6 open source tools for making your own VPN

6 open source tools for making your own VPN

Want to try your hand at building your own VPN but aren’t sure where to start?

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If you want to try your hand at building your own VPN but aren’t sure where to start, you’ve come to the right place. I’ll compare six of the best free and open source tools to set up and use a VPN on your own server. These VPNs work whether you want to set up a site-to-site VPN for your business or just create a remote access proxy to unblock websites and hide your internet traffic from ISPs.

Which is best depends on your needs and limitations, so take into consideration your own technical expertise, environment, and what you want to achieve with your VPN. In particular, consider the following factors:

  • VPN protocol
  • Number of clients and types of devices
  • Server distro compatibility
  • Technical expertise required

Algo

Algo was designed from the bottom up to create VPNs for corporate travelers who need a secure proxy to the internet. It “includes only the minimal software you need,” meaning you sacrifice extensibility for simplicity. Algo is based on StrongSwan but cuts out all the things that you don’t need, which has the added benefit of removing security holes that a novice might otherwise not notice.

As an added bonus, it even blocks ads!

Algo supports only the IKEv2 protocol and Wireguard. Because IKEv2 support is built into most devices these days, it doesn’t require a client app like OpenVPN. Algo can be deployed using Ansible on Ubuntu (the preferred option), Windows, RedHat, CentOS, and FreeBSD. Setup is automated using Ansible, which configures the server based on your answers to a short set of questions. It’s also very easy to tear down and re-deploy on demand.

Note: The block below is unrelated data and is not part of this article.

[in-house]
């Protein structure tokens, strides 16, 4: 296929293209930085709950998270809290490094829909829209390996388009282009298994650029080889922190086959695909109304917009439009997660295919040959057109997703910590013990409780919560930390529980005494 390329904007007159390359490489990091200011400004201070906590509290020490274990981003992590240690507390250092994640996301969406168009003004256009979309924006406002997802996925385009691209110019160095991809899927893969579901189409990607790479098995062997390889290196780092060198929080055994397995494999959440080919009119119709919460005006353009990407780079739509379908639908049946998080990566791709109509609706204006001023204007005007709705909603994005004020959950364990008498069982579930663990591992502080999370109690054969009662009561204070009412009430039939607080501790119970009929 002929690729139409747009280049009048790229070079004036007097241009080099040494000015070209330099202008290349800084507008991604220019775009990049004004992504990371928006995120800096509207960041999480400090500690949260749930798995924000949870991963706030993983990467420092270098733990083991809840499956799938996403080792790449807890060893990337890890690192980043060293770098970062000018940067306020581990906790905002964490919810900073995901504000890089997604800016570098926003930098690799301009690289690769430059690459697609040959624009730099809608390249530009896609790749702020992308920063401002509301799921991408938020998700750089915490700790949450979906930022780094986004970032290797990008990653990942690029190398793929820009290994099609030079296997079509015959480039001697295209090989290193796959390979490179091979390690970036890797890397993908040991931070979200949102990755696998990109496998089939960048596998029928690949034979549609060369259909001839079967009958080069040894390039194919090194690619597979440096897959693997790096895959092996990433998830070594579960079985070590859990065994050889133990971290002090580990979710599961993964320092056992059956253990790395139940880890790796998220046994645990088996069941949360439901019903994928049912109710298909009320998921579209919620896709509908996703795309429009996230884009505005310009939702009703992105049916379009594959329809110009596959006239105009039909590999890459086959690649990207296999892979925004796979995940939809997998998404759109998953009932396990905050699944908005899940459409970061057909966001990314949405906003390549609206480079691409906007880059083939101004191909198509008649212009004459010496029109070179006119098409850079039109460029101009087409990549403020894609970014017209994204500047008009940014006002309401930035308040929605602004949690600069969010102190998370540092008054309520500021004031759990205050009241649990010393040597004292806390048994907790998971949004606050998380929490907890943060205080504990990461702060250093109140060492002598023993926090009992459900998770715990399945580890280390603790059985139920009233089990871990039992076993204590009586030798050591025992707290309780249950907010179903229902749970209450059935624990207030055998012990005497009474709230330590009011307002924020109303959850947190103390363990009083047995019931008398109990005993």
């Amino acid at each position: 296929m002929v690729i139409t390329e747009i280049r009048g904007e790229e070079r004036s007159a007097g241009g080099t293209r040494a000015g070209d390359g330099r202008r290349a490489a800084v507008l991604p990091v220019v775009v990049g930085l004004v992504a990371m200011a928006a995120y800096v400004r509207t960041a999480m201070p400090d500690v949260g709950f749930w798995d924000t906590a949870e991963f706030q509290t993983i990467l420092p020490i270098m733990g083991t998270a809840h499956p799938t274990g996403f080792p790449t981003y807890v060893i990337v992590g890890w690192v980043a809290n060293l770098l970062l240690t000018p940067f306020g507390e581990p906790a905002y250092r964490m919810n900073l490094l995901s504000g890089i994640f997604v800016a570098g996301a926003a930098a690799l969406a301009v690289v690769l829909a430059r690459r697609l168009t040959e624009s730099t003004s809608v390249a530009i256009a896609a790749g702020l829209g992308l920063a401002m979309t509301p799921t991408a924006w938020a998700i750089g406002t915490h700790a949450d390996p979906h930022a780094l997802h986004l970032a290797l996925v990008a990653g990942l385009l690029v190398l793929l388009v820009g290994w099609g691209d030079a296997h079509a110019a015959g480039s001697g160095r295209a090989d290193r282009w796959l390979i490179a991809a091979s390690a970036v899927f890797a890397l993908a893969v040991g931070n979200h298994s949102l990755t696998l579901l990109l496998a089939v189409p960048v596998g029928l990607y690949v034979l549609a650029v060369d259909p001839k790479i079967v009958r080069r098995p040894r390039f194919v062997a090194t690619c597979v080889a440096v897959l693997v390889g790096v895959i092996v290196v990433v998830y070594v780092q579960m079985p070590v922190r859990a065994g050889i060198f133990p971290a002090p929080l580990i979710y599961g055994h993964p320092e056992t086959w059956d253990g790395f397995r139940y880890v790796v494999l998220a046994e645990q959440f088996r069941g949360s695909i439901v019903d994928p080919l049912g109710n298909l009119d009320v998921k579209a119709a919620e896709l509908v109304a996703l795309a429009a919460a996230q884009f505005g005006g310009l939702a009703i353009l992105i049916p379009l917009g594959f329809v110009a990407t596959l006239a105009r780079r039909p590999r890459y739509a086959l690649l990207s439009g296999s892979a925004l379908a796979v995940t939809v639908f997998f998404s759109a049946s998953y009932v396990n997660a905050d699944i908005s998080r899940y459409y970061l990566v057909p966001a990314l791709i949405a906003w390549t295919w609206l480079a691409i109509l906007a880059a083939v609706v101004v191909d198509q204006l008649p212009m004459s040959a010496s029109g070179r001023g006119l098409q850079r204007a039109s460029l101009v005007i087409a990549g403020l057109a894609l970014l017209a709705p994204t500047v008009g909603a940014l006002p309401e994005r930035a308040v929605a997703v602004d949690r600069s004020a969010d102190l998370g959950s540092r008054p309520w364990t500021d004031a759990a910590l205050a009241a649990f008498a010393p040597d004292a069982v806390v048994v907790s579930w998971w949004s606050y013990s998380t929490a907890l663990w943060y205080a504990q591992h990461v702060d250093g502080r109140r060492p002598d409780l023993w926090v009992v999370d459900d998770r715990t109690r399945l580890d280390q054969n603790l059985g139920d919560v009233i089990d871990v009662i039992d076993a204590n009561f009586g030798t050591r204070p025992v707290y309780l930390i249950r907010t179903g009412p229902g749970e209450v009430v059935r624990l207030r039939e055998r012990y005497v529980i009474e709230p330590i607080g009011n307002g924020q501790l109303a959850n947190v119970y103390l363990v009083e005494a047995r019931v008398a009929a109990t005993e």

Algo is probably the easiest and fastest VPN to set up and deploy on this list. It’s extremely tidy and well thought out. If you don’t need any of the more advanced features offered by other tools and just need a secure proxy, it’s a great option. Note that Algo explicitly states it’s not meant for geo-unblocking or evading censorship, and was primarily designed for confidentiality.

Streisand

Streisand can be installed on any Ubuntu 16.04 server using a single command; the process takes about 10 minutes. It supports L2TP, OpenConnect, OpenSSH, OpenVPN, Shadowsocks, Stunnel, Tor bridge, and WireGuard. Depending on which protocol you choose, you may need to install a client app.

In many ways, Streisand is similar to Algo, but it offers more protocols and customization. This takes a bit more effort to manage and secure but is also more flexible. Note Streisand does not support IKEv2. I would say Streisand is more effective for bypassing censorship in places like China and Turkey due to its versatility, but Algo is easier and faster to set up.

The setup is automated using Ansible, so there’s not much technical expertise required. You can easily add more users by sending them custom-generated connection instructions, which include an embedded copy of the server’s SSL certificate.

Tearing down Streisand is a quick and painless process, and you can re-deploy on demand.

OpenVPN

OpenVPN requires both client and server applications to set up VPN connections using the protocol of the same name. OpenVPN can be tweaked and customized to fit your needs, but it also requires the most technical expertise of the tools covered here. Both remote access and site-to-site configurations are supported; the former is what you’ll need if you plan on using your VPN as a proxy to the internet. Because client apps are required to use OpenVPN on most devices, the end user must keep them updated.

Server-side, you can opt to deploy in the cloud or on your Linux server. Compatible distros include CentOS, Ubuntu, Debian, and openSUSE. Client apps are available for Windows, MacOS, iOS, and Android, and there are unofficial apps for other devices. Enterprises can opt to set up an OpenVPN Access Server, but that’s probably overkill for individuals, who will want the Community Edition.

OpenVPN is relatively easy to configure with static key encryption, but it isn’t all that secure. Instead, I recommend setting it up with easy-rsa, a key management package you can use to set up a public key infrastructure. This allows you to connect multiple devices at a time and protect them with perfect forward secrecy, among other benefits. OpenVPN uses SSL/TLS for encryption, and you can specify DNS servers in your configuration.

OpenVPN can traverse firewalls and NAT firewalls, which means you can use it to bypass gateways and firewalls that might otherwise block the connection. It supports both TCP and UDP transports.